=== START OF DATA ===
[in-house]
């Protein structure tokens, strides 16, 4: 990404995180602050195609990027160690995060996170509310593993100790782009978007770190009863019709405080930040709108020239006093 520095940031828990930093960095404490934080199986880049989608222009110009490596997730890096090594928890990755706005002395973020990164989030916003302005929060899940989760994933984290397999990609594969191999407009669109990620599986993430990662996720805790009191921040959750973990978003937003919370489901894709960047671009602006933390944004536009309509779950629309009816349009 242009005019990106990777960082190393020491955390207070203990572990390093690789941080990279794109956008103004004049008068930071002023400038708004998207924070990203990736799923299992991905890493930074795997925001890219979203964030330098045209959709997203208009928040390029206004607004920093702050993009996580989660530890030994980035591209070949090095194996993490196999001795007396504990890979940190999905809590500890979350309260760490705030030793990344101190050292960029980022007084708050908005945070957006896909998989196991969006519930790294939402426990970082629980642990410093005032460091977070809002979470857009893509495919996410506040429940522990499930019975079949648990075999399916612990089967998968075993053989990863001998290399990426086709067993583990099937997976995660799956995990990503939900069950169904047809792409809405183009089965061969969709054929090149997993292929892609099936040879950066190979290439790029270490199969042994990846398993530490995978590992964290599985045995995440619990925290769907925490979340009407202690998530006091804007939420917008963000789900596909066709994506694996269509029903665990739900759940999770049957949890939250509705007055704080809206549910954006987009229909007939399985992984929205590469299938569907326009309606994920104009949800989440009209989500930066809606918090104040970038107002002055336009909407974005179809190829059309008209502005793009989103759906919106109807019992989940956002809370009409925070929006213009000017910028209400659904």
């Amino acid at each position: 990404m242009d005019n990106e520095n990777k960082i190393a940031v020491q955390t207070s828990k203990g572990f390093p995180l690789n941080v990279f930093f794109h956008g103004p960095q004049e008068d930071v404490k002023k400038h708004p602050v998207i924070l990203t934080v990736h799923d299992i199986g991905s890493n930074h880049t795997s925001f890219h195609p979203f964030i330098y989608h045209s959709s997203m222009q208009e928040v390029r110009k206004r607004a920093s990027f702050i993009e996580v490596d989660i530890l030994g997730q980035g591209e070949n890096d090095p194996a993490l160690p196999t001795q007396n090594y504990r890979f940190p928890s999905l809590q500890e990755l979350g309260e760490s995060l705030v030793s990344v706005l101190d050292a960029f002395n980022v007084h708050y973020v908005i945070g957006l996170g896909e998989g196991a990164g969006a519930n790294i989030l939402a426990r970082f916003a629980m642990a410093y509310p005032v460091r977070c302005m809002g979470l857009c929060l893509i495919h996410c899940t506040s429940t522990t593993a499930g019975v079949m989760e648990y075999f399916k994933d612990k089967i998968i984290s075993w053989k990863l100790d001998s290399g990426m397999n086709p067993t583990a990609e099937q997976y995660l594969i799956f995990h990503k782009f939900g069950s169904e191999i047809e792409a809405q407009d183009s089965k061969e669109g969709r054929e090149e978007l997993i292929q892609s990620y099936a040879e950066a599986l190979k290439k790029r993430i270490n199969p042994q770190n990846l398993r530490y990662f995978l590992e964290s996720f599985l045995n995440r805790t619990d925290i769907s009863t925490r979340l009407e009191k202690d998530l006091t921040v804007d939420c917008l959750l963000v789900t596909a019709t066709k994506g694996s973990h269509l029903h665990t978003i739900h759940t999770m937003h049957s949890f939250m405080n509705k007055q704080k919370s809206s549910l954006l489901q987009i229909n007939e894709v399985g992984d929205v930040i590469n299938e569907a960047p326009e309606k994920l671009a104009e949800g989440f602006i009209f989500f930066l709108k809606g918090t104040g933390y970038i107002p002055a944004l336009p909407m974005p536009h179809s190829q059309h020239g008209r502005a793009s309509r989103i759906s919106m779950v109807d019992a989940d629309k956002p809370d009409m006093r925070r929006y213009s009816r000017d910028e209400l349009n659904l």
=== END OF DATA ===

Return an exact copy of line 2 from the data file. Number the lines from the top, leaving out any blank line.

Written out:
């Protein structure tokens, strides 16, 4: 990404995180602050195609990027160690995060996170509310593993100790782009978007770190009863019709405080930040709108020239006093 520095940031828990930093960095404490934080199986880049989608222009110009490596997730890096090594928890990755706005002395973020990164989030916003302005929060899940989760994933984290397999990609594969191999407009669109990620599986993430990662996720805790009191921040959750973990978003937003919370489901894709960047671009602006933390944004536009309509779950629309009816349009 242009005019990106990777960082190393020491955390207070203990572990390093690789941080990279794109956008103004004049008068930071002023400038708004998207924070990203990736799923299992991905890493930074795997925001890219979203964030330098045209959709997203208009928040390029206004607004920093702050993009996580989660530890030994980035591209070949090095194996993490196999001795007396504990890979940190999905809590500890979350309260760490705030030793990344101190050292960029980022007084708050908005945070957006896909998989196991969006519930790294939402426990970082629980642990410093005032460091977070809002979470857009893509495919996410506040429940522990499930019975079949648990075999399916612990089967998968075993053989990863001998290399990426086709067993583990099937997976995660799956995990990503939900069950169904047809792409809405183009089965061969969709054929090149997993292929892609099936040879950066190979290439790029270490199969042994990846398993530490995978590992964290599985045995995440619990925290769907925490979340009407202690998530006091804007939420917008963000789900596909066709994506694996269509029903665990739900759940999770049957949890939250509705007055704080809206549910954006987009229909007939399985992984929205590469299938569907326009309606994920104009949800989440009209989500930066809606918090104040970038107002002055336009909407974005179809190829059309008209502005793009989103759906919106109807019992989940956002809370009409925070929006213009000017910028209400659904």